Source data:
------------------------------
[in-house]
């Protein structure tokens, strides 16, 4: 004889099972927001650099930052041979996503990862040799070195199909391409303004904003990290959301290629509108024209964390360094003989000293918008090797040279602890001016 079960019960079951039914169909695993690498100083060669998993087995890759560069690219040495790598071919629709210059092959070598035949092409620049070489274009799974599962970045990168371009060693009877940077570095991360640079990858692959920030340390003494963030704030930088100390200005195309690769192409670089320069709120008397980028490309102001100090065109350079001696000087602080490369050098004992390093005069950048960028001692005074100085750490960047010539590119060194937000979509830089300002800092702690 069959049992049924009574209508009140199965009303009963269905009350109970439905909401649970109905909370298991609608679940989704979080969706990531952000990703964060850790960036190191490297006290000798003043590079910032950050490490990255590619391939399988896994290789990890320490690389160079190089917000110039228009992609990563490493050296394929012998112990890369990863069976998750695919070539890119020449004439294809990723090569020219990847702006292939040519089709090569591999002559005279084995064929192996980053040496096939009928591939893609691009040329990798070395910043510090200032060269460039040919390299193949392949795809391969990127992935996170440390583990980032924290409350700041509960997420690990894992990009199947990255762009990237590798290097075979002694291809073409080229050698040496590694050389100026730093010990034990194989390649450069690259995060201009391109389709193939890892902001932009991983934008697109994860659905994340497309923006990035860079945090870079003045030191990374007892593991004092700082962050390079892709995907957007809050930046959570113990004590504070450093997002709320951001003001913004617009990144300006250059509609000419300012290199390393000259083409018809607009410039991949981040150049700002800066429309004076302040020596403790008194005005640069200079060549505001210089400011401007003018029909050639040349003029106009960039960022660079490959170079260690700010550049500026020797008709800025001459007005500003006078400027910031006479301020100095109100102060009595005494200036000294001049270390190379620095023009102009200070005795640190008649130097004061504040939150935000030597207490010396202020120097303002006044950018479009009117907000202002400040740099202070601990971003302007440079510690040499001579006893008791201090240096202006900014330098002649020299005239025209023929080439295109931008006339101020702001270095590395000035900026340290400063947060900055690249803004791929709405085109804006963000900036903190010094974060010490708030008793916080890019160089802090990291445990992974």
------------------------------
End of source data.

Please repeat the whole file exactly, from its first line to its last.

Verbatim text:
[in-house]
């Protein structure tokens, strides 16, 4: 004889099972927001650099930052041979996503990862040799070195199909391409303004904003990290959301290629509108024209964390360094003989000293918008090797040279602890001016 079960019960079951039914169909695993690498100083060669998993087995890759560069690219040495790598071919629709210059092959070598035949092409620049070489274009799974599962970045990168371009060693009877940077570095991360640079990858692959920030340390003494963030704030930088100390200005195309690769192409670089320069709120008397980028490309102001100090065109350079001696000087602080490369050098004992390093005069950048960028001692005074100085750490960047010539590119060194937000979509830089300002800092702690 069959049992049924009574209508009140199965009303009963269905009350109970439905909401649970109905909370298991609608679940989704979080969706990531952000990703964060850790960036190191490297006290000798003043590079910032950050490490990255590619391939399988896994290789990890320490690389160079190089917000110039228009992609990563490493050296394929012998112990890369990863069976998750695919070539890119020449004439294809990723090569020219990847702006292939040519089709090569591999002559005279084995064929192996980053040496096939009928591939893609691009040329990798070395910043510090200032060269460039040919390299193949392949795809391969990127992935996170440390583990980032924290409350700041509960997420690990894992990009199947990255762009990237590798290097075979002694291809073409080229050698040496590694050389100026730093010990034990194989390649450069690259995060201009391109389709193939890892902001932009991983934008697109994860659905994340497309923006990035860079945090870079003045030191990374007892593991004092700082962050390079892709995907957007809050930046959570113990004590504070450093997002709320951001003001913004617009990144300006250059509609000419300012290199390393000259083409018809607009410039991949981040150049700002800066429309004076302040020596403790008194005005640069200079060549505001210089400011401007003018029909050639040349003029106009960039960022660079490959170079260690700010550049500026020797008709800025001459007005500003006078400027910031006479301020100095109100102060009595005494200036000294001049270390190379620095023009102009200070005795640190008649130097004061504040939150935000030597207490010396202020120097303002006044950018479009009117907000202002400040740099202070601990971003302007440079510690040499001579006893008791201090240096202006900014330098002649020299005239025209023929080439295109931008006339101020702001270095590395000035900026340290400063947060900055690249803004791929709405085109804006963000900036903190010094974060010490708030008793916080890019160089802090990291445990992974």